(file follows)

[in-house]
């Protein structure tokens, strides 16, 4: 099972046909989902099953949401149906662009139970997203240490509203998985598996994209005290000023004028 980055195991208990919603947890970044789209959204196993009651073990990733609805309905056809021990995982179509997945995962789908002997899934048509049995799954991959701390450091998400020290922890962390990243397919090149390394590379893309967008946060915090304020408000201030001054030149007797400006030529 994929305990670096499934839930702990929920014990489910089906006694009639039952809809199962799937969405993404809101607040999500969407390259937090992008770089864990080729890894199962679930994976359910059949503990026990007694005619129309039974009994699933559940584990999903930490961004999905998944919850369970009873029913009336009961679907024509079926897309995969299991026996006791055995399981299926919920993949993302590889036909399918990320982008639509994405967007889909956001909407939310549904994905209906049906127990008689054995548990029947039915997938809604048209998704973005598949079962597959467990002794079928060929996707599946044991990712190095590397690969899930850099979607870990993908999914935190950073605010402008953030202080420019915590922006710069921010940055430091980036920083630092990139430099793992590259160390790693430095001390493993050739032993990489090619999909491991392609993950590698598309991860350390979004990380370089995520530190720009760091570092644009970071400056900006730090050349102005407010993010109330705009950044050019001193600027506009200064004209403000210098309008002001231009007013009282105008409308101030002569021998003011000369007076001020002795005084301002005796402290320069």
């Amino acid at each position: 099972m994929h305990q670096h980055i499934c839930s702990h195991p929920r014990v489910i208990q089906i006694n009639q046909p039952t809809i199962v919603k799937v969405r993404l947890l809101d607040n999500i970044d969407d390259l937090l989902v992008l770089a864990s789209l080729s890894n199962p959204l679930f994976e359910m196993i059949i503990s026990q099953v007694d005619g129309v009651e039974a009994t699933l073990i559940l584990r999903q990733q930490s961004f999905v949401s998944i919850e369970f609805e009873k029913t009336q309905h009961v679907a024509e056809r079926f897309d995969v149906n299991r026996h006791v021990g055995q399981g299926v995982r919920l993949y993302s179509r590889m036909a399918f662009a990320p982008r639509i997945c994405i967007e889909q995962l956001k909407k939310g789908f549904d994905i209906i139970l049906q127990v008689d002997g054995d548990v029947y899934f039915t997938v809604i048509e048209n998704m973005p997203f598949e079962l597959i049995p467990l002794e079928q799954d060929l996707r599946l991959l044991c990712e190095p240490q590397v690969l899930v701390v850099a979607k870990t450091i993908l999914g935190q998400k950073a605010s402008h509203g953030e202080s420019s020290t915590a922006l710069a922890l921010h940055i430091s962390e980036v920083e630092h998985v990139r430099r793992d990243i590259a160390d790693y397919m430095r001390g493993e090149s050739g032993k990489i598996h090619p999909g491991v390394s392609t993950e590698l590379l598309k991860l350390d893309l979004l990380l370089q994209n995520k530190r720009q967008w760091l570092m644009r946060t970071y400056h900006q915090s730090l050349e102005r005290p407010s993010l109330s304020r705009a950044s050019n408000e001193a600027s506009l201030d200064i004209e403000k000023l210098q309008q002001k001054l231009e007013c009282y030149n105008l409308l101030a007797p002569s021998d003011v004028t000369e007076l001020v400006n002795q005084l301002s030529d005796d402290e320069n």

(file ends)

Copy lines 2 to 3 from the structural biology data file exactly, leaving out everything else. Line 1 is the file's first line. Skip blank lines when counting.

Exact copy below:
């Protein structure tokens, strides 16, 4: 099972046909989902099953949401149906662009139970997203240490509203998985598996994209005290000023004028 980055195991208990919603947890970044789209959204196993009651073990990733609805309905056809021990995982179509997945995962789908002997899934048509049995799954991959701390450091998400020290922890962390990243397919090149390394590379893309967008946060915090304020408000201030001054030149007797400006030529 994929305990670096499934839930702990929920014990489910089906006694009639039952809809199962799937969405993404809101607040999500969407390259937090992008770089864990080729890894199962679930994976359910059949503990026990007694005619129309039974009994699933559940584990999903930490961004999905998944919850369970009873029913009336009961679907024509079926897309995969299991026996006791055995399981299926919920993949993302590889036909399918990320982008639509994405967007889909956001909407939310549904994905209906049906127990008689054995548990029947039915997938809604048209998704973005598949079962597959467990002794079928060929996707599946044991990712190095590397690969899930850099979607870990993908999914935190950073605010402008953030202080420019915590922006710069921010940055430091980036920083630092990139430099793992590259160390790693430095001390493993050739032993990489090619999909491991392609993950590698598309991860350390979004990380370089995520530190720009760091570092644009970071400056900006730090050349102005407010993010109330705009950044050019001193600027506009200064004209403000210098309008002001231009007013009282105008409308101030002569021998003011000369007076001020002795005084301002005796402290320069």
């Amino acid at each position: 099972m994929h305990q670096h980055i499934c839930s702990h195991p929920r014990v489910i208990q089906i006694n009639q046909p039952t809809i199962v919603k799937v969405r993404l947890l809101d607040n999500i970044d969407d390259l937090l989902v992008l770089a864990s789209l080729s890894n199962p959204l679930f994976e359910m196993i059949i503990s026990q099953v007694d005619g129309v009651e039974a009994t699933l073990i559940l584990r999903q990733q930490s961004f999905v949401s998944i919850e369970f609805e009873k029913t009336q309905h009961v679907a024509e056809r079926f897309d995969v149906n299991r026996h006791v021990g055995q399981g299926v995982r919920l993949y993302s179509r590889m036909a399918f662009a990320p982008r639509i997945c994405i967007e889909q995962l956001k909407k939310g789908f549904d994905i209906i139970l049906q127990v008689d002997g054995d548990v029947y899934f039915t997938v809604i048509e048209n998704m973005p997203f598949e079962l597959i049995p467990l002794e079928q799954d060929l996707r599946l991959l044991c990712e190095p240490q590397v690969l899930v701390v850099a979607k870990t450091i993908l999914g935190q998400k950073a605010s402008h509203g953030e202080s420019s020290t915590a922006l710069a922890l921010h940055i430091s962390e980036v920083e630092h998985v990139r430099r793992d990243i590259a160390d790693y397919m430095r001390g493993e090149s050739g032993k990489i598996h090619p999909g491991v390394s392609t993950e590698l590379l598309k991860l350390d893309l979004l990380l370089q994209n995520k530190r720009q967008w760091l570092m644009r946060t970071y400056h900006q915090s730090l050349e102005r005290p407010s993010l109330s304020r705009a950044s050019n408000e001193a600027s506009l201030d200064i004209e403000k000023l210098q309008q002001k001054l231009e007013c009282y030149n105008l409308l101030a007797p002569s021998d003011v004028t000369e007076l001020v400006n002795q005084l301002s030529d005796d402290e320069n």